battery cages, yet still lost in a landslide.”
“What Proposition Two and experience over the past decade
have shown,” Shapiro assessed, “is that the more consumers learn
about the ways in which many farm animals–especially caged laying
hens–are treated, the more disturbed they become. With each
campaign, with each release of video from whistle-blowing employees,
with each split between future-looking farmers and those who cling to
the status quo, consumers gain a real understanding of the routine
suffering too many farm animals endure.”
Proposition Two passed in the same week that a Florida ban on
confining pregnant pigs in gestation crates took effect, six years
after passage. The Florida bill, the prototype for the pig
provisions of Proposition Two, resulted in the two pig farms left in
the state at the time going out of business, and in an ongoing
effort led by the Florida Chamber of Commerce to dismantle the
process by which the law was adopted.
Of growing concern to all sectors of the livestock industry,
nationwide, is that increased public concern about farm animal
welfare will undermine agribusiness resistance to stricter regulation
of emissions and effluents. The U.S. Supreme Court ruled in 2007
that greenhouse gases emitted by livestock may be regulated as air
pollution, and the Environmental Protection Agency has already
proposed regulations for the livestock industry under the Clean Water
Act. Factory farms currently release about 56 million pounds of
phosphorous, 110 million pounds of nitrogen, and two billion pounds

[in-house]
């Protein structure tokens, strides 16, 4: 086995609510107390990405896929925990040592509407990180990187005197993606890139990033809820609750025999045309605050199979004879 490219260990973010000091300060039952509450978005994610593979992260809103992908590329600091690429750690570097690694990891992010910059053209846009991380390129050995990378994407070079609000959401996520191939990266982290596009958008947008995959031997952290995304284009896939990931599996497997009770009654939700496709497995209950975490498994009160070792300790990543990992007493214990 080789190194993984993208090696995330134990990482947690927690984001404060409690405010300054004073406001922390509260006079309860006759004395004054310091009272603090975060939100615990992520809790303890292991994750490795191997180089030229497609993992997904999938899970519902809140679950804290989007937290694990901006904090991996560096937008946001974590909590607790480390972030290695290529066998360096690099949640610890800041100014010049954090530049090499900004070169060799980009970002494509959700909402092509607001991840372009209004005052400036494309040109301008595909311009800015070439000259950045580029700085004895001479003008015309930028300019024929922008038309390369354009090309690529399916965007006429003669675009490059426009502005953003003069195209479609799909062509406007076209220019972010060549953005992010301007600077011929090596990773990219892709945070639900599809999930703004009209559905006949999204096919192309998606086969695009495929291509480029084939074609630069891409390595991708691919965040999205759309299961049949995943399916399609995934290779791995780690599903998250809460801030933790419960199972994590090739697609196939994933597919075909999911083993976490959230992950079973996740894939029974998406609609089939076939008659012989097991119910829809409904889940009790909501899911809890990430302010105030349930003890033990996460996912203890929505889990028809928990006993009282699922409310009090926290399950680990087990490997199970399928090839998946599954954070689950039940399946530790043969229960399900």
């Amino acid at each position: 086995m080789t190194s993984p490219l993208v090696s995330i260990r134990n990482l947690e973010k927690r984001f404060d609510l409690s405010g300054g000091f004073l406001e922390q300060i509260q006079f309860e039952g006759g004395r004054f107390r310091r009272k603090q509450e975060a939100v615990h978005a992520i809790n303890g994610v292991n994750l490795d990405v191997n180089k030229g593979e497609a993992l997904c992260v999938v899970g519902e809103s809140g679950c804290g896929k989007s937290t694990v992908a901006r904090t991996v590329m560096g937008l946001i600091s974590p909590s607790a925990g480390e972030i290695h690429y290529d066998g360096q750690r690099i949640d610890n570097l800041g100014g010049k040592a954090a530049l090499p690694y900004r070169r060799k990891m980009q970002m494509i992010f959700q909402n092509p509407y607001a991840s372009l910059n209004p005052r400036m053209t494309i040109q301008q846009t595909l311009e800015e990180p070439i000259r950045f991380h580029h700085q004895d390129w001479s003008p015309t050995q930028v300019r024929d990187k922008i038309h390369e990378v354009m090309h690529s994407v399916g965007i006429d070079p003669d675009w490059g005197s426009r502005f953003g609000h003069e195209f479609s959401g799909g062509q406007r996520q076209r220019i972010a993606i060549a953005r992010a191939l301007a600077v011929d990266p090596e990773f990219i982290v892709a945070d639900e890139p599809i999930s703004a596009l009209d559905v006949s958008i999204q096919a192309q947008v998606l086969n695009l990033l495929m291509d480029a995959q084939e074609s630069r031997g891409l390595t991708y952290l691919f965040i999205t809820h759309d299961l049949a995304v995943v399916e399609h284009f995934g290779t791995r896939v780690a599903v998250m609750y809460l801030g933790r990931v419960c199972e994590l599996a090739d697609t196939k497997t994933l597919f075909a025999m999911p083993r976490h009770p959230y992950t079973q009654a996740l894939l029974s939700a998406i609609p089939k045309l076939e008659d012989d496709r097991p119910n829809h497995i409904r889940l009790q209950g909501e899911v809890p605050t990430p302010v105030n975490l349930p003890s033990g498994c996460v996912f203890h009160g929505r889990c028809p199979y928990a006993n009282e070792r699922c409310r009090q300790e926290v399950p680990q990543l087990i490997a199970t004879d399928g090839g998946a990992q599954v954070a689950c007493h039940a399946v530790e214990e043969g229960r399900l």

of sediment per year into U.S. waterways.
Contributing to agribusiness concern, the California
Regional Water Quality Control Board on November 21, 2008 warned
Armstrong Farms that the egg ranches it operates in San Diego County,
keeping about 660,000 chickens at any given time, may be fined for
allowing polluted runoff.
Owner Ryan Armstrong prominently opposed Proposition Two.
After Armstrong asserted at a hearing on Proposition Two that he had
“nothing to hide,” HSUS obtained county inspection records that
reportedly document the pollution and turned them over to the water
quality control board.
The Proposition Two requirements parallel European Union
legislation. The EU phase-out of battery caging for laying hens is
to be completed by 2012, but 81% of the laying hens in Northern
Ireland are reportedly still battery caged. Producers in other
regions may be no quicker to replace their caging.
The next major area of farm animal welfare legislation may
address how poultry are killed. Poultry are exempted from the U.S.
Humane Slaughter Act, and from the humane slaughter laws of most
nations, but this may change with the introduction of controlled
atmosphere killing, app-roved for use in Britain in 1995 and
recommended by PETA to replace slaughter by hanging birds upside down
and beheading them.
The Asda supermarket chain in Britain in November 2008
began requiring suppliers to use controlled atmosphere killing. “The
suppliers will load chickens into crates, which will be passed
through a multi-stage machine in which oxygen levels are reduced,
leaving the birds to breathe only carbon dioxide until they are
dead,” explained Rachel Shields of The Independent.
This method uses one of the major greenhouse gases.
Despite the PETA endorsement, “From a welfare point of view, it
would be better if carbon dioxide wasn’t used,” Compassion in World
Farming policy advisor Peter Stevenson told Shields. “Carbon dioxide
causes the birds respiratory distress–hyperventilation and gasping,”
Stevenson explained. “The reason slaughterhouses want to use it is
because the alternative–high levels of nitrogen or argon,” which
are also greenhouse gases, “can cause reflex wing flapping. The
birds are unconscious, but they flap their wings. That can damage
the carcasses.”